Thousands of women from across the U.S. are expected to march on Washington D.C. the day after President-elect Donald Trump’s inauguration, and international Buddhist monk Venerable Pannavati Bhikkuni is among those women from Western North Carolina who will make the trek to D.C.
Bhikkuni runs the Bhuddist residential retreat Heartwood Refuge in Hendersonville. The bus she's booked for the trip is already half-full, but Bhikkuni expects a full house by this time next week.
“We’re baring witness to the gathering of women who have the courage to stand behind their convictions. We don’t see this as political, so much as the March appears political. We see it as being about human rights and basic dignities. We’re going to bear witness to all of these women and the lovers of women; those who love their mothers, their daughters, their wives, their sisters coming to say women are important to us and are equal to men in this world, and we are deserving of respect and dignity.”
But it’s not just women who will be getting on Bhikkuni’s bus. Malcolm Phipps, who works as a Chef in Hendersonville, will also be joining her.
“I was raised by a single mom in the fifties when it wasn’t quite as popular to be a single mom—a strong, independent woman. I saw what she went through fifty years ago, trying to be a strong woman in the world at that time. I’ve seen a lot of progress in the last fifty years—not near enough—but this is 2017. I’m not going up there to make a political statement against a new president. I hope he makes the right decisions, and I’m very prayerful about those types of decisions and who this president is going to be. But I’m also concerned about things he’s said in the past, and the type of person he has represented himself to be. That concerns me.”
For Heartwood resident Darlena Amacher, the march on Washington is part of something bigger—something that she, Phipps and Bhikkuni experienced last month while attending the protests at Standing Rock, South Dakota.
“It’s all about rights, and what’s there, and looking at people equally. In this century, there has still been a lot of prejudice. I think women are still looked at with prejudice eyes. The indigenous people are looked at with prejudice eyes, and I think this just sums it all up with this march. It’s not only the rights of women, but I think of all of the people that have been oppressed.”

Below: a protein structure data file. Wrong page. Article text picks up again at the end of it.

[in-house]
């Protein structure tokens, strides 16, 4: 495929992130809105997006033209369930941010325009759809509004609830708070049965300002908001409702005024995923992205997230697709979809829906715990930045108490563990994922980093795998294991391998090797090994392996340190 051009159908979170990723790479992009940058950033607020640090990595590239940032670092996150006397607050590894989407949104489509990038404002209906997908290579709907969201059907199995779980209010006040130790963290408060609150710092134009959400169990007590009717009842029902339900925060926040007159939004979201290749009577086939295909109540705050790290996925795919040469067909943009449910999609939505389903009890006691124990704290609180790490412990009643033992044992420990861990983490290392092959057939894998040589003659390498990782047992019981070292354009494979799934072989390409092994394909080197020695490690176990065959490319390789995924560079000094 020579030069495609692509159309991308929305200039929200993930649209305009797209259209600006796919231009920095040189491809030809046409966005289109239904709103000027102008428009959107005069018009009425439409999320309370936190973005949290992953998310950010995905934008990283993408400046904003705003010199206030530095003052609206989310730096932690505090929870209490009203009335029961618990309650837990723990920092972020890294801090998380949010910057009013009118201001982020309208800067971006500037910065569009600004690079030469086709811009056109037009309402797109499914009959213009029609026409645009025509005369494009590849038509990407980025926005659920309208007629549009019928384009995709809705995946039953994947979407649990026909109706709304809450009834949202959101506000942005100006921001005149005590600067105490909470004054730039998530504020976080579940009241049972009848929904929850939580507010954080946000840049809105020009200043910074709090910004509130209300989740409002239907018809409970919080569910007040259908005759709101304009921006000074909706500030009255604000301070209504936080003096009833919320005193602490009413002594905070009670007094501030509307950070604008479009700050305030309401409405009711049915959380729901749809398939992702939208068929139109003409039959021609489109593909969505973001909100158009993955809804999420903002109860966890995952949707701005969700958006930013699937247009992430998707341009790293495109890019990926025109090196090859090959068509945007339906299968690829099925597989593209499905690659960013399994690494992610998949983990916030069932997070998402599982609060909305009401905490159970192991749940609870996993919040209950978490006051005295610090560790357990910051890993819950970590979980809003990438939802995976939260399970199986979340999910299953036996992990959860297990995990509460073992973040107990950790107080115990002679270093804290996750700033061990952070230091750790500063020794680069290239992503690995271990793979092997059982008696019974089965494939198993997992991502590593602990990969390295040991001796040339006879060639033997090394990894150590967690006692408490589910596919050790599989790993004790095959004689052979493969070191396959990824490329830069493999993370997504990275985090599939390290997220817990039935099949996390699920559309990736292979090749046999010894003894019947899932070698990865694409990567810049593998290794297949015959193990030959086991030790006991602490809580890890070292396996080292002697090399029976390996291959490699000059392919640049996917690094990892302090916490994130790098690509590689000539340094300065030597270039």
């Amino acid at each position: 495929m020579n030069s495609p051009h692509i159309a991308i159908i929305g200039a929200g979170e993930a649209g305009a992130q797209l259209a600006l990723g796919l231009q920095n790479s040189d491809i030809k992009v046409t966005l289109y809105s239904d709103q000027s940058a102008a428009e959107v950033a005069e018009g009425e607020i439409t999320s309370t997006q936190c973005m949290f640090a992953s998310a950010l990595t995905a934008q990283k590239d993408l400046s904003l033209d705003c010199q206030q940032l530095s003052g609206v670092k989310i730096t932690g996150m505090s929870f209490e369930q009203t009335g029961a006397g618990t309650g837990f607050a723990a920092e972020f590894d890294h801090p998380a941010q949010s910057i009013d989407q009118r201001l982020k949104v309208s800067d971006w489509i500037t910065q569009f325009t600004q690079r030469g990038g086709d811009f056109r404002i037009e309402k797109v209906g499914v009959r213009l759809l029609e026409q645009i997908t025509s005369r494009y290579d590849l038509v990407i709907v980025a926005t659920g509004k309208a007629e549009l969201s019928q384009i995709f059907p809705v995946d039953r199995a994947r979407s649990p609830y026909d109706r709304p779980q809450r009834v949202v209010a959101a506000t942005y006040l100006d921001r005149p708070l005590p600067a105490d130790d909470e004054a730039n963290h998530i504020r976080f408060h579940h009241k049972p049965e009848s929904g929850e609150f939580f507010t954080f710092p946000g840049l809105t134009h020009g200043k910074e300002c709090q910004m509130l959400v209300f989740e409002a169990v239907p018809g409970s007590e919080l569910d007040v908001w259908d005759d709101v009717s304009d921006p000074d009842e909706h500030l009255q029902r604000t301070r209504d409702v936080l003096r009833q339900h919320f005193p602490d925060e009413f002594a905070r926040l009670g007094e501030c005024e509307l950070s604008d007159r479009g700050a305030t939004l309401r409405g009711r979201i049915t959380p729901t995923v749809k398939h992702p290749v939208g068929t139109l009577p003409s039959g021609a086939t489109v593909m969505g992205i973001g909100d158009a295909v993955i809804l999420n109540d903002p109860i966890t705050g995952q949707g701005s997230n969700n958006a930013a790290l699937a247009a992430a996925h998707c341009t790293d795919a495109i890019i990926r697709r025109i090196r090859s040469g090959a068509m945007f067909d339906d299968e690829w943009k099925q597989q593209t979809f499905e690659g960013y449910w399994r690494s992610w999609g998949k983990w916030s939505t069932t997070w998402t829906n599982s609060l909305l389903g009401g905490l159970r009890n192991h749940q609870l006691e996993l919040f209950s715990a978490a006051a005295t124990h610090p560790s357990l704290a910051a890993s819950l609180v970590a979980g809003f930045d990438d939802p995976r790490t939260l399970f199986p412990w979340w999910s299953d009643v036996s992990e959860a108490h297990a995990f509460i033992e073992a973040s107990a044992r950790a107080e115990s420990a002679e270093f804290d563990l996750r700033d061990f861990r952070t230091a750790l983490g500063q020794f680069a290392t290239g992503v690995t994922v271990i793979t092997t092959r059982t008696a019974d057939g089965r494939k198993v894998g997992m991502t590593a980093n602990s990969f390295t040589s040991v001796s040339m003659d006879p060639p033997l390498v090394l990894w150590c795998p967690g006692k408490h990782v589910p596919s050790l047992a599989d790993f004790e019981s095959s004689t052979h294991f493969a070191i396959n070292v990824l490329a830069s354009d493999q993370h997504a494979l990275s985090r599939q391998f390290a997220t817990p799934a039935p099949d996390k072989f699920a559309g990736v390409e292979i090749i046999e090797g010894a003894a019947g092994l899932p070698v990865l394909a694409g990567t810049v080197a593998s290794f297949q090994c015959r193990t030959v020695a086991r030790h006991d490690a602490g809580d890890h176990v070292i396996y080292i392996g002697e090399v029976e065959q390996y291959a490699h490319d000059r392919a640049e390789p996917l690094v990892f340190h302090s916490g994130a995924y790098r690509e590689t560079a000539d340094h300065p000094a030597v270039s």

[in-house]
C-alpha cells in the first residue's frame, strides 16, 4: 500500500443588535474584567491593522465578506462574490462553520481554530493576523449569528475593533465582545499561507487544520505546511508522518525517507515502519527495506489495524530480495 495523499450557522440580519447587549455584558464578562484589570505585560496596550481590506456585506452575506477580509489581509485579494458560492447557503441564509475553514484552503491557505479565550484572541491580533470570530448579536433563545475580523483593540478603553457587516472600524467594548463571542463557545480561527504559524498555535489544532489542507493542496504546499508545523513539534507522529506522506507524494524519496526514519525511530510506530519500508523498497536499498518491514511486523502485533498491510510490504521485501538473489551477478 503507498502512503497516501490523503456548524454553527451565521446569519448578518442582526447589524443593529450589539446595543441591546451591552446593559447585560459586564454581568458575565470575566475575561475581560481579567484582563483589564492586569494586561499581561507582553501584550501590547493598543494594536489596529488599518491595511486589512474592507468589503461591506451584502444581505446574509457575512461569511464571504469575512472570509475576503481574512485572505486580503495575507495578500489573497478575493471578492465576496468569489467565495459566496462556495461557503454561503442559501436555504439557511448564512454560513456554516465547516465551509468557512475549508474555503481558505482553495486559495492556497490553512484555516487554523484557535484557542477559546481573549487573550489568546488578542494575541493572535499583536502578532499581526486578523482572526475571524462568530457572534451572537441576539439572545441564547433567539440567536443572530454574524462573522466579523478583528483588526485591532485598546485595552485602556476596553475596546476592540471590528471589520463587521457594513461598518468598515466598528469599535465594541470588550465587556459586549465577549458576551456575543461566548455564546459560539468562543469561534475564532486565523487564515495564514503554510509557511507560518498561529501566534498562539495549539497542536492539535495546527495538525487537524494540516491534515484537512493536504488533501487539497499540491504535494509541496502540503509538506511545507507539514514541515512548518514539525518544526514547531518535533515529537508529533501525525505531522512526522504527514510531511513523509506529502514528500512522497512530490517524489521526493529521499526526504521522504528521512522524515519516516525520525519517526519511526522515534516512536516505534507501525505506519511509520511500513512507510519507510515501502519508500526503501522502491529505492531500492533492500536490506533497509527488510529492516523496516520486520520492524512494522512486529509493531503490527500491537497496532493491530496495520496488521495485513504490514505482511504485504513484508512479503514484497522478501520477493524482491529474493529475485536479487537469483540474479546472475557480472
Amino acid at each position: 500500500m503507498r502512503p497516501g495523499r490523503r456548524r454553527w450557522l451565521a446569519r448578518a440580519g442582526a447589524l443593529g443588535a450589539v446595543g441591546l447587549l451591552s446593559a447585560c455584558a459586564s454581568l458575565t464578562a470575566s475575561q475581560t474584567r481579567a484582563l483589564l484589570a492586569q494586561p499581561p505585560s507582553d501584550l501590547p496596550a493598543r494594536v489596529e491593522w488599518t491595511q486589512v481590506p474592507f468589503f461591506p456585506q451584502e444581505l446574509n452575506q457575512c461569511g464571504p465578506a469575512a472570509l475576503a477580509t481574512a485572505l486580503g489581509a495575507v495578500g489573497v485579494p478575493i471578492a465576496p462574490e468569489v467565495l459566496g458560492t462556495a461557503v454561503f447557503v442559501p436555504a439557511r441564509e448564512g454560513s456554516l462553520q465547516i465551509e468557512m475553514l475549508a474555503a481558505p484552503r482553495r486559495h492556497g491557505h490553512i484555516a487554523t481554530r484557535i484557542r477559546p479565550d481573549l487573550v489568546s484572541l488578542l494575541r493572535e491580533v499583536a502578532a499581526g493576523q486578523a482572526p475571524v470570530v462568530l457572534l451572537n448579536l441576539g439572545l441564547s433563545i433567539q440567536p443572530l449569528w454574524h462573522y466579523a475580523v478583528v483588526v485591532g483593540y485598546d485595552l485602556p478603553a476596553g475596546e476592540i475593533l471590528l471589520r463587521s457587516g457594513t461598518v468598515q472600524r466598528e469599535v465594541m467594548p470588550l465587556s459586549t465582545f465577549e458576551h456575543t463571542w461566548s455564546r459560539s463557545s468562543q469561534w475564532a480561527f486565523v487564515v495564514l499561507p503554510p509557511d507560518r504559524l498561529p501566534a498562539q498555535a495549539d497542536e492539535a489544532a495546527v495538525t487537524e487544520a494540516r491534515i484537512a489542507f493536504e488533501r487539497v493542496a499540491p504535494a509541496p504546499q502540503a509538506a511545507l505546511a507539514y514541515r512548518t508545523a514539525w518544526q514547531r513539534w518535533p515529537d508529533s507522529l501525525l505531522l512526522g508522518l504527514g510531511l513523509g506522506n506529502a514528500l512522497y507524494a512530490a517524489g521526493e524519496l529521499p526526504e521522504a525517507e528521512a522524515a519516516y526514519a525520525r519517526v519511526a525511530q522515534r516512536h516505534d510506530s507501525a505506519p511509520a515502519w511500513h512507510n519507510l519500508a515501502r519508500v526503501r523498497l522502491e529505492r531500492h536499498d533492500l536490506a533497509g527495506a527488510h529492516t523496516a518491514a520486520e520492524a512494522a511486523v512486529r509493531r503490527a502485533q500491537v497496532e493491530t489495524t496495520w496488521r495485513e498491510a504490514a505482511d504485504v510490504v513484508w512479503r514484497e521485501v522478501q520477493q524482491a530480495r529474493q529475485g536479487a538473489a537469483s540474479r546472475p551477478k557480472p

Their experience at Standing Rock left the two with a zeal they now intend to take to the capitol.
“Going to Washington, we’re taking a little bit of that with us there. We know how to stand in a certain way, and the more people that come and learn how to stand in that way, the more progress I think we’re going to make. Standing Rock was the beginning.”
Coming from a more conservative area like Henderson County, Bhikkuni has certainly encountered her share of cynicism for taking such stands. But as she insists, it’s not just a political stand.
“It’s more about dignities and basic respect, as opposed to a person’s right, it’s something soft, and it’s gentle, but powerful. If I can stand for something like that, that’s my purpose for going. Sometimes you don’t understand freedom until you see it, and you can put a face on it. I decided I am going to go, and stand and say that I am somebody.”
Bhikkuni says at first it proved difficult to charter a bus for such an event, because some companies in the mountains weren’t supportive of it, and at least five others were already booked by fellow groups of Marchers—and at fifty passengers per bus, that puts the number of march-goers from the region into the hundreds by this mode of transport alone. But the National Mall won’t be the only location upon which countless women are set to converge—it’s estimated that smaller marches will be held in another 30 cities across the U.S. including Asheville. For WCQS News, I’m Davin Eldridge.